World’s first telescopic wind turbine installed in the Canary Islands
Researchers have developed a unique wind turbine that can be assembled onshore and then towed to its offshore location.
CLIMATE CHANGE AND ENVIRONMENT
Offshore wind turbines have many of the same advantages as their land-based counterparts. They generate renewable energy, create jobs, and don’t consume water or produce greenhouse gases. They even have added benefits, in that offshore wind speeds tend to be faster and steadier than on land, which translates to higher and more reliable energy production. However, there are also some significant drawbacks. Since they’re far removed from the shore, offshore wind turbines are more difficult and therefore also more costly to install and maintain.
These shortcomings seem to now have been largely eliminated through the groundbreaking work performed by the EU-funded ELICAN project. It was launched in 2016 to further develop the high-capacity, low-cost substructure for offshore wind turbines spearheaded by an earlier EU initiative, ELISA. A year and a half later, project partners have succeeded in installing a pioneering offshore wind turbine with a telescopic tower in the Canary Islands.
What makes the turbine one of a kind?
The 5 MW turbine is the first bottom-fixed offshore wind turbine in southern Europe and the first in the world to be installed without using heavy-lift vessels. It has a self-floating gravity-based structure and a self-lifting telescopic tower. Both components are made of concrete, a durable material in the marine environment and just one of the cost-reducing elements in this innovative structure.
According to a news item posted on the protective and marine coatings industry website ‘PaintSquare’, aA major advantage of the self-lifting telescopic tower is that it lowers the centre of gravity during the installation stages. Thanks to this advanced technology, the platform served as a stable floating barge, allowing each of the wind turbine’s units to be assembled onshore. This eliminated the need for large vessels or cranes during installation, reducing costs and drastically lowering the risks associated with assembly at sea.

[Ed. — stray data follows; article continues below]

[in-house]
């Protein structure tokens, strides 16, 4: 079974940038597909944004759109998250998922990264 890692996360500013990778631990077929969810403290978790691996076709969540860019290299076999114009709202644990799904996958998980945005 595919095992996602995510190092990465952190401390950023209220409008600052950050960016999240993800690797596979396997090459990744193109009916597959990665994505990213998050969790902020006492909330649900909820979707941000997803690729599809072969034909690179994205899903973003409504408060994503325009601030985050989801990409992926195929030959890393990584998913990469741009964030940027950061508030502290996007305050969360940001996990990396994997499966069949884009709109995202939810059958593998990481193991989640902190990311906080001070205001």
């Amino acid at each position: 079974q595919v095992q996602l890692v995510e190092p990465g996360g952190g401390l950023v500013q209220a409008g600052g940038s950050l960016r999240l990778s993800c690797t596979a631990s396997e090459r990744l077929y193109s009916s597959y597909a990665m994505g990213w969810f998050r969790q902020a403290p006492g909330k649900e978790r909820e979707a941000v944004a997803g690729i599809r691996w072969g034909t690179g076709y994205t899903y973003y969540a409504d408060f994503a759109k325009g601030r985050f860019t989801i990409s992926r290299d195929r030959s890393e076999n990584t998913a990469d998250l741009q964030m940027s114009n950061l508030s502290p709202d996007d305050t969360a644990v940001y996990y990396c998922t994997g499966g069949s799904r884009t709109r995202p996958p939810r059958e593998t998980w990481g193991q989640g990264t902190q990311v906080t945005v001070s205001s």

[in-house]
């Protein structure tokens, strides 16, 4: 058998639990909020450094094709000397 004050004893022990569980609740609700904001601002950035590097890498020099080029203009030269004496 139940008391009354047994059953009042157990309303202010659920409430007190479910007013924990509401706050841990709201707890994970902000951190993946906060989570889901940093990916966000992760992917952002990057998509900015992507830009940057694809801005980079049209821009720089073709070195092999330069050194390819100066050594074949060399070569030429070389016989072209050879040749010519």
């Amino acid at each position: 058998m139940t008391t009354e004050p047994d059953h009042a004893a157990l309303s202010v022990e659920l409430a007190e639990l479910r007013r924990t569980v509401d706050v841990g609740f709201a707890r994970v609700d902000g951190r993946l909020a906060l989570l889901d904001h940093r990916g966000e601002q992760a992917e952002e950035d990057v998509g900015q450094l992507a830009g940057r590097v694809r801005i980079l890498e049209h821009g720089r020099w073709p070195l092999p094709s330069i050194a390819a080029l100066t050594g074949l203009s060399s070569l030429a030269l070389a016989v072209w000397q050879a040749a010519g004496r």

Once assembled, the turbine was towed to its location off the coast of Gran Canaria, one of Spain’s Canary Islands. Readily available tugboats were used to tow the structure into position, making hard-to-come-by and expensive heavy-lift vessels redundant. The platform was then ballasted to the seabed and the tower lifted to its final position using cables and heavy-lift strand jacks.
The novel technology is expected to reduce the turbine’s carbon footprint by 30 % and achieve a more than 35 % reduction in costs relative to conventional practices. This method is also able to support installations involving larger turbines and increased water depths.
“It is fantastic to be involved in such a unique and complex project,” said engineer Cecilio Barahona from project partner ALE Heavylift Iberica S.A. in a news item posted on the ‘Hydrogen Fuel News’ website. “We have developed specific solutions for all the challenges resulting from the project and reduced risk thanks to our engineering designs.”
The ELICAN (SELF-INSTALLING TELESCOPIC SUBSTRUCTURE FOR LOW-COST CRANELESS INSTALLATION OF COMPLETE OFFSHORE WIND TURBINES. DEEP OFFSHORE 5MW PROTOTYPE) turbine is expected to become operational and start generating power later in 2018.